My problem with this is – the judgment has not been handed down yet but judging from the tone and the tenor of the judges it seems Mohd. Arif’s constitutional challenge will prevail – that this is yet another level of appeal which necessarily means more time which in India translates to delay. Delay, as we all know, is something the Supreme Court considers good reason to commute a death sentence. What the Court does, however, do in its long line of judgments dealing with the issue is sidestep the issue, somewhat conveniently if I may add, of delay attributable to it. The Government delays, commute. President delays, commute. But Court delays, then what?
In commuting the death sentences of former Prime Minister Rajiv Gandhi’s assassins, the Bench remarked that the government can surely be quicker in giving its opinion to the President who too can quickly then decide on the fate of the mercy petition. But I have not come across (if you guys have, please bring it to me notice) any evidence of judicial introspection into its own delays. Why is it that in Triveniben’s case (1988) 4 SCC 574, the Court conveniently limits the scope of assessment of undue delay to a time where all judicial remedies have been exhausted? Why must the President of India decide the matter in less than 2 years (see T.V. Vatheeswaran’s case, (1983) 2 SCC 68) but the trial court can take almost a decade? Or the Supreme Court can add to that decade without any consequence?
If you are looking for an example of the lengthy trial process, look no farther than the Bombay Blast cases. The TADA Court began its work in 1995 and pronounced the sentences in 2006. From 2006, it took the convicts another 7 years before the Supreme Court finally decided their fates. Weirdly enough, less than a year later, one of the person’s whose fate seemed decided, Yakub Memon, has now gotten a stay on his execution and is one of the petitioner’s tagged along in Mohd. Arif’s case.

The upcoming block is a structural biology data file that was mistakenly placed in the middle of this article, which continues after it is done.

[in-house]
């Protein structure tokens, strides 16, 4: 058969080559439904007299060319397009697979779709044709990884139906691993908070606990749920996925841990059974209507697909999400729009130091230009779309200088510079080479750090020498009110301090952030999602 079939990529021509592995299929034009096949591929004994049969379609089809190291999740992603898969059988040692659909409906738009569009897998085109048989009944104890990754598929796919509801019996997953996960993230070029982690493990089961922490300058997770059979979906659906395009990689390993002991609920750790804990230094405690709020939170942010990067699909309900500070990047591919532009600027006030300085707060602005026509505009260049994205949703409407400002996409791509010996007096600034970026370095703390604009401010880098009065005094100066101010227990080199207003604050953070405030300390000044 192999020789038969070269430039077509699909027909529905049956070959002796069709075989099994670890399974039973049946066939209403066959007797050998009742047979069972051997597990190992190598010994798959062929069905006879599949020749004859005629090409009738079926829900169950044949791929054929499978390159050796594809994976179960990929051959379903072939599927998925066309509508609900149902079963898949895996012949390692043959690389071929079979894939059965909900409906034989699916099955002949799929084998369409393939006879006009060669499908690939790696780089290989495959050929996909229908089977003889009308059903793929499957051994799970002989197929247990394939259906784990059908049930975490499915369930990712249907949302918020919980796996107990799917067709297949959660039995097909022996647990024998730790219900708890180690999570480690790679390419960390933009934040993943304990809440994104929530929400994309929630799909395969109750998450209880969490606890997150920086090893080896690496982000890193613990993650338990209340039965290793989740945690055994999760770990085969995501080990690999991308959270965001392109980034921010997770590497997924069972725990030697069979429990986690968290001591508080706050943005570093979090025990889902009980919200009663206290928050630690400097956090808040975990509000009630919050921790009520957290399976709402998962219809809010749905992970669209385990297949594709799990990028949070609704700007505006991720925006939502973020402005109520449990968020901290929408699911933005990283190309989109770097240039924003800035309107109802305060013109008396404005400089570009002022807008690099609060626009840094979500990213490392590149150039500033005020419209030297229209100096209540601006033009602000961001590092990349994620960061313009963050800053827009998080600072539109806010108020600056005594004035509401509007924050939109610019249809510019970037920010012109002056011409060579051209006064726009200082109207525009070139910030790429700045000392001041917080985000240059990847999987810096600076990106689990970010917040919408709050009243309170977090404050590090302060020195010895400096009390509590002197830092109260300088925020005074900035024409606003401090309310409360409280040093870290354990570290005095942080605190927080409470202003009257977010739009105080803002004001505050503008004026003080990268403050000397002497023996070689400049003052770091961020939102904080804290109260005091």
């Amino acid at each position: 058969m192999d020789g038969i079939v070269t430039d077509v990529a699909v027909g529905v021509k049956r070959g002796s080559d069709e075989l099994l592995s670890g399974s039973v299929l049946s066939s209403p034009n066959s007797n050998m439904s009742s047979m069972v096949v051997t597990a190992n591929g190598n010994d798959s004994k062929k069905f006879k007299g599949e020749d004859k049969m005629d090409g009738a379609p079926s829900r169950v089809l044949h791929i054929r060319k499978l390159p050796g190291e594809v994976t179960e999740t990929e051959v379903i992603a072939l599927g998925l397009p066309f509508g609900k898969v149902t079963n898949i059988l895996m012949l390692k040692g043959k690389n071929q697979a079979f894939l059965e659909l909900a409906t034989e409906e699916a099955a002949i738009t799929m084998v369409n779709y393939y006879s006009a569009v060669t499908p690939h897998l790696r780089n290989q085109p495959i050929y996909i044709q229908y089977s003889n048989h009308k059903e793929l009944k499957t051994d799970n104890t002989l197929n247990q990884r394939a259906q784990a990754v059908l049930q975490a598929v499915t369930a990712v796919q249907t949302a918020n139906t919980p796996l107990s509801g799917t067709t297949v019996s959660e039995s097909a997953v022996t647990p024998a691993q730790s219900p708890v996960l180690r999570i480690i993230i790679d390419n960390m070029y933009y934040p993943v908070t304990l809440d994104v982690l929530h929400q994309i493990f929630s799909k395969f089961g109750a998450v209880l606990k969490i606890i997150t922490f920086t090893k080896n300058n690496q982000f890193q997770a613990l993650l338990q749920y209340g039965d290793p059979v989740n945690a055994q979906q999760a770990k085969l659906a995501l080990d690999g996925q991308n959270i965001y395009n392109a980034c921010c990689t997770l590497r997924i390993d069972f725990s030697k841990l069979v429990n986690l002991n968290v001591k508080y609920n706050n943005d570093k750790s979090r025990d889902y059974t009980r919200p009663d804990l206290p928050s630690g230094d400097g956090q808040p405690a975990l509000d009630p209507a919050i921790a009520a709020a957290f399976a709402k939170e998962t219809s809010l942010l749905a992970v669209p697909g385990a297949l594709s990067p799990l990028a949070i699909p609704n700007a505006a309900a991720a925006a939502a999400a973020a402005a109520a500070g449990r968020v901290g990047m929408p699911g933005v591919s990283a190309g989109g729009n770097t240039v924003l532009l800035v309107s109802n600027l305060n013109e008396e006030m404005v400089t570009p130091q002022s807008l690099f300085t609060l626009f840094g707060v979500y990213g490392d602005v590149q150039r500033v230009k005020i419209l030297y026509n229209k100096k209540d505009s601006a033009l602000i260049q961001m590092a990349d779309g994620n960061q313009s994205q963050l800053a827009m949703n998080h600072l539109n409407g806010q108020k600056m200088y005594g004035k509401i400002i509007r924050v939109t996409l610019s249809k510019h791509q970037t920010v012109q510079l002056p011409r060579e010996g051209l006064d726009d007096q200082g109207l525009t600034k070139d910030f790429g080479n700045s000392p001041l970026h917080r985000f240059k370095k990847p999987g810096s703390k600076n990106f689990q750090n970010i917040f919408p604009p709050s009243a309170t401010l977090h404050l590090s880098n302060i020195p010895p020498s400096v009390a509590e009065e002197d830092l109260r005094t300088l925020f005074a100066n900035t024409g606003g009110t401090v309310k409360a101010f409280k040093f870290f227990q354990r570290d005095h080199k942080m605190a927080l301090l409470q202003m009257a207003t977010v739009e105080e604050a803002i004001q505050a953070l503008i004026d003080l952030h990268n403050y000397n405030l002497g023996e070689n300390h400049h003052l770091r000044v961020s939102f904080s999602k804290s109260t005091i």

On the one hand the Court in Mohd. Arif’s case suggested during the hearing that because of their “rarest of rare” nature these death review petitions must be heard in open court. On the other the Court has an issue with any delay that takes place after the convict leaves its premises with dejection. What I fail to see is how is it that years of dejection between proceedings is not inhumane but the years of dejection waiting at the doors of the President is? In using this logic, is the Court seeking to elevate itself above the other equal organs of state?